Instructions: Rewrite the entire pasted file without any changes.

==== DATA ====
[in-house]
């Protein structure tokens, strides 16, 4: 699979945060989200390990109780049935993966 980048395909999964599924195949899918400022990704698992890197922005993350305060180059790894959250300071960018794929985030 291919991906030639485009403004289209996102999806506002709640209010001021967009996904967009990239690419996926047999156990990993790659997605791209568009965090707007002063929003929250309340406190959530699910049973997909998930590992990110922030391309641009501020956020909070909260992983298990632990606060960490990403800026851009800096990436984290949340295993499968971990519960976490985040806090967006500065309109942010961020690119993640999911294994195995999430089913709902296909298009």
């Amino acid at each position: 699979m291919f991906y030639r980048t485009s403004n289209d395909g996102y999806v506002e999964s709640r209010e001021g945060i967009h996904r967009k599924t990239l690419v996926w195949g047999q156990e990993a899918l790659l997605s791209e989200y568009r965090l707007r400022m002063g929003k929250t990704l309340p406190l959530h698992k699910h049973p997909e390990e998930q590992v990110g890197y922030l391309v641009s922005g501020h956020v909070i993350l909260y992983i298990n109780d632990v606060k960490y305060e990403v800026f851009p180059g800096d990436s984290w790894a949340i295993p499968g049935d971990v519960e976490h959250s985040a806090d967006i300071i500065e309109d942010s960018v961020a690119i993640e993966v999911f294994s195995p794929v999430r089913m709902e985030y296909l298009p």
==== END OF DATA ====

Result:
[in-house]
């Protein structure tokens, strides 16, 4: 699979945060989200390990109780049935993966 980048395909999964599924195949899918400022990704698992890197922005993350305060180059790894959250300071960018794929985030 291919991906030639485009403004289209996102999806506002709640209010001021967009996904967009990239690419996926047999156990990993790659997605791209568009965090707007002063929003929250309340406190959530699910049973997909998930590992990110922030391309641009501020956020909070909260992983298990632990606060960490990403800026851009800096990436984290949340295993499968971990519960976490985040806090967006500065309109942010961020690119993640999911294994195995999430089913709902296909298009």
């Amino acid at each position: 699979m291919f991906y030639r980048t485009s403004n289209d395909g996102y999806v506002e999964s709640r209010e001021g945060i967009h996904r967009k599924t990239l690419v996926w195949g047999q156990e990993a899918l790659l997605s791209e989200y568009r965090l707007r400022m002063g929003k929250t990704l309340p406190l959530h698992k699910h049973p997909e390990e998930q590992v990110g890197y922030l391309v641009s922005g501020h956020v909070i993350l909260y992983i298990n109780d632990v606060k960490y305060e990403v800026f851009p180059g800096d990436s984290w790894a949340i295993p499968g049935d971990v519960e976490h959250s985040a806090d967006i300071i500065e309109d942010s960018v961020a690119i993640e993966v999911f294994s195995p794929v999430r089913m709902e985030y296909l298009p």